Friday, November 28, 2008

Laws of Sine & Cosine

We've recently worked through those laws in precalculus. This is my 5th year teaching them at this school, and I think I've finally settled on a way to present the "ambiguous ... A.S.S. case" for the Law of Sines.

This I've done before and this year: I present a sheet that has 3 situations drawn in which I have a partially made ASS case but ask them to use their rulers to complete the triangle with the last "S". For example, for triangle ABC. I've drawn a long line for the "base" of the triangle representing side b. I've measured and drawn in angle A of 31 degrees and side c of 5 cm. B is at the top of the triangle, and they're to draw segment BC of length 3 cm to complete the triangle. I eventually get them to see that there are 2 triangles they could draw. Then we see how this plays out without drawing and why there are 2 triangles mathematically.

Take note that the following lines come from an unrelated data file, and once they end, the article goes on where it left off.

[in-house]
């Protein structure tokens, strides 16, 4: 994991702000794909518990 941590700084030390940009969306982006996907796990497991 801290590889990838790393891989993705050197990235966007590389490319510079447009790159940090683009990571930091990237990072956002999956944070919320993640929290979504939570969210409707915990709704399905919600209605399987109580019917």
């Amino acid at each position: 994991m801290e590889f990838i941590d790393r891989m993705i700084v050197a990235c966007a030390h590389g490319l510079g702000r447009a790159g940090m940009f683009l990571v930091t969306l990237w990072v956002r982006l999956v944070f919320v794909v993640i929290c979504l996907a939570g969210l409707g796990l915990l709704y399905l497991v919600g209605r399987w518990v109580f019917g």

I also do this for the cases where there is one and zero triangles.

In the past, I used to make a big case of how you could tell there was a 2nd triangle by looking at the given information and if the 2nd "S" in ASS info given is longer or shorter than the 1st "S" then you make some decisions. Hmmm, made sense to me, and that's how I still do it myself, but the students weren't always successful.

This year, I just said: after you solve for your 1st angle, try for the 2nd option of that same angle and "see if it works" (you can add up to 180). That seemed to work for more students.

We also just did Law of Cosines. I had everyone create their own scalene, non right triangles and measure all sides and angles. Then we plugged into the formula to see why it may work (instead of just proving it to them or just showing them the formula). I always hesitate with this measuring thing because the numbers never work out EXACTLY. But I figure, it's a good opportunity to discuss human error and measurement tools and degrees of accuracy and such. I make a game out of it and make my own triangle and ask if they can beat my "closeness". Depending on the class, I was off by anywhere from 0.3 to 1.5 units when the 2 sides should have been equal. I blamed my aging eyes (cough cough).


  1. you should also add that the pythagorean theorem is a special case for the law of cosines.

  2. Anonymous9:24 PM

    Thanks for the suggestion; I mentioned it to my class this morning after I read your comment.

    Ms. Cookie